WASHINGTON — It began with a lie and ended with an order.
Last Monday, President Trump rehashed one of his favorite conspiracy theories — that he was wrongly denied a bigger victory in the 2016 election. By the end of the week, he was “hereby” demanding American companies “immediately start looking for an alternative to China,” a desperate cry from a budding strongman that sent the stock market into a tailspin.
The moments bookended what was surely the Trumpiest Week yet. A seven-day buffet of all things Trumpian: Petty grievances, needless fights with foreign leaders, complaints about the media, conspiracy theories, casual bigotry — the kind of stuff that gets everyone talking. And while everyone was talking, Trump and his administration did truly monstrousthings. It was the Trump presidency in a microcosm, the daily political chaos obscuring the steady churn of policy cruelty.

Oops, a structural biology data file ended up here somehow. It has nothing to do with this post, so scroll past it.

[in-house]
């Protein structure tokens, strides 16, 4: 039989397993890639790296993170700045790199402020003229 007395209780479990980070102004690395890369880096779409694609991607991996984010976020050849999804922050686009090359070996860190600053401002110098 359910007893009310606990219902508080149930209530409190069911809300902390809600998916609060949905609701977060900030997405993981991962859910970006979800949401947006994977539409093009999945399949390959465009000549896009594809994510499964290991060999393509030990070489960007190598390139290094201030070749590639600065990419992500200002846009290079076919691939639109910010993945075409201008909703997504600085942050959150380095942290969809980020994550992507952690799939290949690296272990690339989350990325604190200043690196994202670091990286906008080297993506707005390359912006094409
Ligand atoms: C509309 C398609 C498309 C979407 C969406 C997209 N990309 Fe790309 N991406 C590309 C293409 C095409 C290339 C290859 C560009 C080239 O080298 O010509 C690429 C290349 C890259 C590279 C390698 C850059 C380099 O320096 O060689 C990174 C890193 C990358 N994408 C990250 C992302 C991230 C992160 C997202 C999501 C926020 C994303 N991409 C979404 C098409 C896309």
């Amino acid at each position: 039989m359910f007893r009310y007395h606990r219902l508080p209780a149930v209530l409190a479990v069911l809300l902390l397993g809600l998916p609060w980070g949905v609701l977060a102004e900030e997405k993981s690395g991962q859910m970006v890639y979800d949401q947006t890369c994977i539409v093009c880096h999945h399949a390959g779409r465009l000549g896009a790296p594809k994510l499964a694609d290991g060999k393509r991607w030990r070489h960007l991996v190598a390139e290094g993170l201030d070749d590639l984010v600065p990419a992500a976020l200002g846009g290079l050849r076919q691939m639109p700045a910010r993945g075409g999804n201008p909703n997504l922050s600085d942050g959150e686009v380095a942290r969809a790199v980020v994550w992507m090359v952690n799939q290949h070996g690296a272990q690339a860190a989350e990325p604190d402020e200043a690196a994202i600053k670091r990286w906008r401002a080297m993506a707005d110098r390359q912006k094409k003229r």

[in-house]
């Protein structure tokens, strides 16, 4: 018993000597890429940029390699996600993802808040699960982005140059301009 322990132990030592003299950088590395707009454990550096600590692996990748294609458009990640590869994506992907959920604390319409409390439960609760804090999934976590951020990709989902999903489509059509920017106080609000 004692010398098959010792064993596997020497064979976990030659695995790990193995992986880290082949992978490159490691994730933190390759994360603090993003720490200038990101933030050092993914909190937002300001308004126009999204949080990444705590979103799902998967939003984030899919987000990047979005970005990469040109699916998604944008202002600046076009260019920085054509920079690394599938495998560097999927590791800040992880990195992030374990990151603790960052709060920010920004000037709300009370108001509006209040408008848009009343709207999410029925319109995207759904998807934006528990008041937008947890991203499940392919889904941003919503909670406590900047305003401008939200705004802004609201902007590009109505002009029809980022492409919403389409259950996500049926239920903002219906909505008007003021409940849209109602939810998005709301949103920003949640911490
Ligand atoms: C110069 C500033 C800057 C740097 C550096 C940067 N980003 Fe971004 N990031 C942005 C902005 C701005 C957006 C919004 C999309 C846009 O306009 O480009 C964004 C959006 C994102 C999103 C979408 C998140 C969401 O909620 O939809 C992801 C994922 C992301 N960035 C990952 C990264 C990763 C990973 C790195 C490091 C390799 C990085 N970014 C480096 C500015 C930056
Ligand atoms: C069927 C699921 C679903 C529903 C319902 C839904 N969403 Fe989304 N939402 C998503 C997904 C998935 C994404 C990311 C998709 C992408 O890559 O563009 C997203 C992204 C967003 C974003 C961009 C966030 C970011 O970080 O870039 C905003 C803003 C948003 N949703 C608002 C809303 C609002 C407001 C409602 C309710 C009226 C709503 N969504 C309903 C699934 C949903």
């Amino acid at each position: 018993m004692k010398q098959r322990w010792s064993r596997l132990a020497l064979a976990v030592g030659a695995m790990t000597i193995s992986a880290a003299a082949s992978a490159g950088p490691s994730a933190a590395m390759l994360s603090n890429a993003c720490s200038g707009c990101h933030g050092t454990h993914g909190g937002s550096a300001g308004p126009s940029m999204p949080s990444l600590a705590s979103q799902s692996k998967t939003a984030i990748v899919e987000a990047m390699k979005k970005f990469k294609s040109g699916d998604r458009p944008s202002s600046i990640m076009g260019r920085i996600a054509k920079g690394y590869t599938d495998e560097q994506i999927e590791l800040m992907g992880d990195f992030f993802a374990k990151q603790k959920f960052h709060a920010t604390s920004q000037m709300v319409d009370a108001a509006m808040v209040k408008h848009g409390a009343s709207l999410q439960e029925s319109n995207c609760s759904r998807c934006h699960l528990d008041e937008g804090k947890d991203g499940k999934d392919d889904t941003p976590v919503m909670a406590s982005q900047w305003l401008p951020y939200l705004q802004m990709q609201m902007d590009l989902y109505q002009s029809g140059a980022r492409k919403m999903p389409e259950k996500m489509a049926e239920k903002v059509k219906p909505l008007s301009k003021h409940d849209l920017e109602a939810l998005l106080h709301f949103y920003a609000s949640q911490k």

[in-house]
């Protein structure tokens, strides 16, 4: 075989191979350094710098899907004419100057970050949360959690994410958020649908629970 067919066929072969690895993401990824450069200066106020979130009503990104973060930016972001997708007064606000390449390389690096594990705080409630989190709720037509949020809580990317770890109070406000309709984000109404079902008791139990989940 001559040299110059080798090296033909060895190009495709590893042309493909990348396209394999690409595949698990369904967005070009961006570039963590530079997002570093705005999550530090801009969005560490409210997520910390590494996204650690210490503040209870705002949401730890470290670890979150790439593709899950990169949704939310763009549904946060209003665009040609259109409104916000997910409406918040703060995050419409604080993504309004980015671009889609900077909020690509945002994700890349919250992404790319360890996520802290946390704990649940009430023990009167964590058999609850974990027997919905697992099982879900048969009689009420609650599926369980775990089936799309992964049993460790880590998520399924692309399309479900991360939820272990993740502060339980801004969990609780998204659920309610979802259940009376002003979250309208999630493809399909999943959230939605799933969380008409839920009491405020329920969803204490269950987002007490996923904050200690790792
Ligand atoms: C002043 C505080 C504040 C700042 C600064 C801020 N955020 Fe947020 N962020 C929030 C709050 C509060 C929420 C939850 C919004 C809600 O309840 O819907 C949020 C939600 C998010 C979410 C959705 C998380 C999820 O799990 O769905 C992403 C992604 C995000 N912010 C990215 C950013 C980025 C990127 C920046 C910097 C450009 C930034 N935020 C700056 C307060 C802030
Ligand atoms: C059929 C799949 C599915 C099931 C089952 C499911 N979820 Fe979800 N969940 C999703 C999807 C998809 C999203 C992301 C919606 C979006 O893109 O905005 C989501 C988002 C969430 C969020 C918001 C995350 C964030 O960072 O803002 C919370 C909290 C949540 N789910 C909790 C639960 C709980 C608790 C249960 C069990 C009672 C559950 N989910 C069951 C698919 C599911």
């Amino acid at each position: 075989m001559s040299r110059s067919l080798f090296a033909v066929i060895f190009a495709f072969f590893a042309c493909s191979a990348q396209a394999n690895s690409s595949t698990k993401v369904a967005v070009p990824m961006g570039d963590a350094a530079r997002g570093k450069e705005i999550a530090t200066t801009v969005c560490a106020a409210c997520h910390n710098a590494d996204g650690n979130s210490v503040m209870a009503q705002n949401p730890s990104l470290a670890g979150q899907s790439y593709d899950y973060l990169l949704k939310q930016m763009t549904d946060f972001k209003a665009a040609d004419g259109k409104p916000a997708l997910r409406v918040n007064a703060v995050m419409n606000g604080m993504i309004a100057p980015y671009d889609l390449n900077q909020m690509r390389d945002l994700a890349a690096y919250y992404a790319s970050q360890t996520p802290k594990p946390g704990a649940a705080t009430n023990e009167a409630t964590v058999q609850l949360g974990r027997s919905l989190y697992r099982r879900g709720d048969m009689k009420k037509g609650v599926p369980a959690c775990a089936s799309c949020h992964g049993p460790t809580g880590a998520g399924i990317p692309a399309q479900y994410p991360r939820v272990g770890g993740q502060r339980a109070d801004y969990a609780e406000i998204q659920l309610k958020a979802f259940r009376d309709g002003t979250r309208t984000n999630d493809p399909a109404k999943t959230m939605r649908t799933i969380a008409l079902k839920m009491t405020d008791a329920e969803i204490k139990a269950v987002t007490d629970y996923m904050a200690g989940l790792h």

It looked like this: On Tuesday, the president once again took aim at Reps. Rashida Tlaib (D-MI) and Ilhan Omar (D-MN), two Democratic congresswomen of color, who had been denied entry into Israel on an official delegation. “Where has the Democratic Party gone?” Trump said, veering off-script at the end of a visit by the Romanian president. “Where have they gone where they are defending these two people over the state of Israel? And I think any Jewish people that vote for a Democrat, I think it shows either a total lack of knowledge or great disloyalty.”